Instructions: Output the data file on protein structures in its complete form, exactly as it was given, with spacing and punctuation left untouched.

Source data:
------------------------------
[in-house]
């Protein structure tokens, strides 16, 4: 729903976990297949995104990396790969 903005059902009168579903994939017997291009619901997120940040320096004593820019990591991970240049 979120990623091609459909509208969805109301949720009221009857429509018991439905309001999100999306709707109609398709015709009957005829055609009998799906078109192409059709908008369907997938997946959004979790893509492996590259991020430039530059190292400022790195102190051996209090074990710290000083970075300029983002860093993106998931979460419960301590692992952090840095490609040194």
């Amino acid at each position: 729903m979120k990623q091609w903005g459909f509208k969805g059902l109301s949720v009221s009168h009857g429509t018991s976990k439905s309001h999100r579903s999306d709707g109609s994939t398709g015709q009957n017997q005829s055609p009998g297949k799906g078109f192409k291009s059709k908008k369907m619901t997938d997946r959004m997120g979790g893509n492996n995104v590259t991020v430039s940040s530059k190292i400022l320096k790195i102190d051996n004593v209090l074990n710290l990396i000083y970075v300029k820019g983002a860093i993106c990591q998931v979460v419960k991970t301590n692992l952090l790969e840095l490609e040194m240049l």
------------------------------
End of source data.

[in-house]
């Protein structure tokens, strides 16, 4: 729903976990297949995104990396790969 903005059902009168579903994939017997291009619901997120940040320096004593820019990591991970240049 979120990623091609459909509208969805109301949720009221009857429509018991439905309001999100999306709707109609398709015709009957005829055609009998799906078109192409059709908008369907997938997946959004979790893509492996590259991020430039530059190292400022790195102190051996209090074990710290000083970075300029983002860093993106998931979460419960301590692992952090840095490609040194």
């Amino acid at each position: 729903m979120k990623q091609w903005g459909f509208k969805g059902l109301s949720v009221s009168h009857g429509t018991s976990k439905s309001h999100r579903s999306d709707g109609s994939t398709g015709q009957n017997q005829s055609p009998g297949k799906g078109f192409k291009s059709k908008k369907m619901t997938d997946r959004m997120g979790g893509n492996n995104v590259t991020v430039s940040s530059k190292i400022l320096k790195i102190d051996n004593v209090l074990n710290l990396i000083y970075v300029k820019g983002a860093i993106c990591q998931v979460v419960k991970t301590n692992l952090l790969e840095l490609e040194m240049l």